But the mental conditioning of cadets always came first. A culture of history and a dogma of professional composure underwrites instruction.

The most-sacred of CHP traditions was scheduled for Wednesday afternoon when all 217 CHP cadets enrolled in the academy marched with practiced precision around the perimeter of the CHP Memorial Fountain.

“Company!” reverberated five times throughout the campus’ central quad, as each cadet commander announced the arrival of their unit.

Sonora-area CHP Public Information Officer Faustino Pulido and Officer Avery Jones, 23, a Summerville High School graduate, bowed their heads in respect. Behind them, more than 30 additional CHP officers stood, sullen-faced, in rapt attention.

A single senior company, with each cadet clutching a polishing cloth, surrounded the circular fountain set with the CHP monogram and a bronze eagle, its wings outstretched.

Bending forward in unison, they burnished a series of small plaques commemorating the 226 CHP officers killed in the line of duty since the inception of the agency in 1929.

During the 15 minute ceremony, the cadets had undertaken a fraternal oath to a reminder of their own mortality and to a testament to the implicit dangers in law enforcement.

“The CHP is really big on tradition,” Pulido said, standing astride the fountain. “Almost everything we do here has to do with tradition.”

Pulido pointed to one plaque affixed to the fountain's edge, to his Academy classmate, Justin McGrory, killed June 27, 2010, in San Bernardino County.

“He was killed by an impaired driver who fell asleep at the wheel,” he said. “He was on the side of the road performing a traffic stop.”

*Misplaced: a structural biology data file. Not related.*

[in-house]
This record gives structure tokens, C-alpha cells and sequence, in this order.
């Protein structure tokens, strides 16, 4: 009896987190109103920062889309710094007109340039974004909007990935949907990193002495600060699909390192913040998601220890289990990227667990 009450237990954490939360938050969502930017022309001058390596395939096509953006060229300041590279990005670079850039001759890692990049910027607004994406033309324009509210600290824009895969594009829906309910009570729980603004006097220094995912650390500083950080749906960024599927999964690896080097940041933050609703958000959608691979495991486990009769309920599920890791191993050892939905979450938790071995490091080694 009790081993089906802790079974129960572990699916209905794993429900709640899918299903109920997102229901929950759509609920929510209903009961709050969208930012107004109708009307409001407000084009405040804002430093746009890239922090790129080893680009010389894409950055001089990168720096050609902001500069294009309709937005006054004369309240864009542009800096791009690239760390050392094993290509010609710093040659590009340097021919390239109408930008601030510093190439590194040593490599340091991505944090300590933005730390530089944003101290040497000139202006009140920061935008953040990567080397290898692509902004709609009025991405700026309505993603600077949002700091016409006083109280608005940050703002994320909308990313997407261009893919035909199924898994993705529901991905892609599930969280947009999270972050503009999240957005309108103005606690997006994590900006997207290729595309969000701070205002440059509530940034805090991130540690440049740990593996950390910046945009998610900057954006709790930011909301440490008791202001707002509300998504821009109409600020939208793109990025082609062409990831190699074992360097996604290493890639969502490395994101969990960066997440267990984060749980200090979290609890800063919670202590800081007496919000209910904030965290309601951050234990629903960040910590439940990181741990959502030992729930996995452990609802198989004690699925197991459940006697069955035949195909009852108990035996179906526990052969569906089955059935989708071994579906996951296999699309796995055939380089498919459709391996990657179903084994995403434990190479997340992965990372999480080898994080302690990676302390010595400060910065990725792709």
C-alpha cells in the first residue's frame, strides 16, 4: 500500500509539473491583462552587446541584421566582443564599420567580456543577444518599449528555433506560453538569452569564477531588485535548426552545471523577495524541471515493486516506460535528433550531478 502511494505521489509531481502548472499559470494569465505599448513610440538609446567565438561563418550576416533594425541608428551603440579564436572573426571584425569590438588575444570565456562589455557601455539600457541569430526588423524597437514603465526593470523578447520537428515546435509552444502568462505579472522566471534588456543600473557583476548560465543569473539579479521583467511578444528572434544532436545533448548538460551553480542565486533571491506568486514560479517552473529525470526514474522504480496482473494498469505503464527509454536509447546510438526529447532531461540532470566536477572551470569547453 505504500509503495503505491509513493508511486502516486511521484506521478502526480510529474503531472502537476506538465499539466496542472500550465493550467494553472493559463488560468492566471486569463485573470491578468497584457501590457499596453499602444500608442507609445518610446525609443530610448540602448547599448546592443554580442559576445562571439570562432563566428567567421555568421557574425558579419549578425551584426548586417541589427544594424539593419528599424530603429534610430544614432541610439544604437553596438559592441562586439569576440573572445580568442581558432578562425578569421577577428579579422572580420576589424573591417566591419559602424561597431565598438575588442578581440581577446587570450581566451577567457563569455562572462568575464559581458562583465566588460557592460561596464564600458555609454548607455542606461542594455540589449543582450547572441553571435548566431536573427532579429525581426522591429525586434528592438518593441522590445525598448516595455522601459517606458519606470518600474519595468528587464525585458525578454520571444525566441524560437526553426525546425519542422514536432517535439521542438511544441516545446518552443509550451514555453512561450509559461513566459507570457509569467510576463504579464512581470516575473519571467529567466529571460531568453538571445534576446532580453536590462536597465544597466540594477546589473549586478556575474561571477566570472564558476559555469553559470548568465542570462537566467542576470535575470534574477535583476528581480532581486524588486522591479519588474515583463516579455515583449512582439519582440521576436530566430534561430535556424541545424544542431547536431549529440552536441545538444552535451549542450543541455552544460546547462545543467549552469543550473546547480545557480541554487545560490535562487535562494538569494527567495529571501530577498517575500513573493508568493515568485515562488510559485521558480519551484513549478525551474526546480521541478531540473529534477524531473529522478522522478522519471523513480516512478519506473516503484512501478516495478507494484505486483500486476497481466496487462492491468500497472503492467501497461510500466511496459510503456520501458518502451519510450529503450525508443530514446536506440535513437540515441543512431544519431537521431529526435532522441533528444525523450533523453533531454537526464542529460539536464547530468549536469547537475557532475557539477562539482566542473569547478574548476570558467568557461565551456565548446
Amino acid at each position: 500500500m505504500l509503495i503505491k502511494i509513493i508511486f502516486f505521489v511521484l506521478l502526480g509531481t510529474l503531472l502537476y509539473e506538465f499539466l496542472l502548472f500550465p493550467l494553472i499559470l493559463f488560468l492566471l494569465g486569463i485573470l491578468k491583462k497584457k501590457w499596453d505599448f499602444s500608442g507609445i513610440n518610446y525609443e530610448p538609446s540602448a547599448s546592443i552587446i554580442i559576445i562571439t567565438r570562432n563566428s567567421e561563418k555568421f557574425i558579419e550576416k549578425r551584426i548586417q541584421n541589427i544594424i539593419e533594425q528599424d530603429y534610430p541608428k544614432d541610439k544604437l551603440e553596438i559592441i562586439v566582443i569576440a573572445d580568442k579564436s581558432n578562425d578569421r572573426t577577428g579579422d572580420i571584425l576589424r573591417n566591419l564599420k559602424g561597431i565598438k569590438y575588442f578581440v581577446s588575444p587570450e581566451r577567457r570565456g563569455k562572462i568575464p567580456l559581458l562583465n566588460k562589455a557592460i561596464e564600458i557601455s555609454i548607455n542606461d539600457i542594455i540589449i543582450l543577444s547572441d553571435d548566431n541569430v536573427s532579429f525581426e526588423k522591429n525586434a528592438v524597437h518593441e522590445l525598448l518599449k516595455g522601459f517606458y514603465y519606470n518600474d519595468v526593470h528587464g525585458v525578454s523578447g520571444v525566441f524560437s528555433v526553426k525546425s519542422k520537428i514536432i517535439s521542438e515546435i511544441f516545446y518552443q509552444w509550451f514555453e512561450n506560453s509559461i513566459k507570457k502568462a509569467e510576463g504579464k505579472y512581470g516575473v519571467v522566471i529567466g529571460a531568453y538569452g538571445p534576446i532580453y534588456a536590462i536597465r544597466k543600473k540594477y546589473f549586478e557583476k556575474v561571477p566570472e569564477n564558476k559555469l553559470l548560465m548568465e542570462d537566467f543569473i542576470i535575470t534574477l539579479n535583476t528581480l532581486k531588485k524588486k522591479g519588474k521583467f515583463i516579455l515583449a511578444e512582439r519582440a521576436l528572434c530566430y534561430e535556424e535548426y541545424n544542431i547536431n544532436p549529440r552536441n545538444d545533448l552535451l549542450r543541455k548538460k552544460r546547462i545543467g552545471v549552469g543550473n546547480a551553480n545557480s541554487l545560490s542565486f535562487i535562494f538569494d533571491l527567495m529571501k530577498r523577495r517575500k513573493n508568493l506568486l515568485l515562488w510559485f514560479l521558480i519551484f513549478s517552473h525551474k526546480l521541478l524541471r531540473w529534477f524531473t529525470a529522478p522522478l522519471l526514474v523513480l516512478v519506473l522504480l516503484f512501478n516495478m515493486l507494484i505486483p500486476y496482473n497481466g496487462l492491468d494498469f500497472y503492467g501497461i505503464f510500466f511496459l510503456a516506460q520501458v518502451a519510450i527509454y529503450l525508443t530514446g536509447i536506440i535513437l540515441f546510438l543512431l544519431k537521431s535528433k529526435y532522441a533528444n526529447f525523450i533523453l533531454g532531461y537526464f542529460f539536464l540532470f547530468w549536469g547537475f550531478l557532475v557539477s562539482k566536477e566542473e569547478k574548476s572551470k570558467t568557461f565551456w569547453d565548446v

Pulido’s voice trailed off as he gazed at the reflection of the pool. In CHP careers that span more than a decade, some recollections were too difficult to relive.

Jones, though reverent to the ceremony, had not yet forged memories of professional trauma. Instead, standing outside of the senior cadet south dorms, he cringed to remember his more than six-month training, which concluded in June.

“It’s like PTSD,” he said. “That was my room up there.”

The academy compound, which covers 457 acres, had felt like a prison, he added.

Fall leaves fluttered from reddening maple trees that dotted the wide, shorn grasslands. And despite an occasional yell or clatter of gunfire, the landscape rippled with a sensation of scenic solitude. Even the squat stone structures, unadorned and utilitarian, had a clarity of uniformity.

The wind rose to a torrent, and I realized I had, for a moment, lost track of my selected group.

Jones appeared from behind a pillar at an outdoor gazebo and called on me to hurry, they were all leaving.

“The schedule is rigid,” I muttered.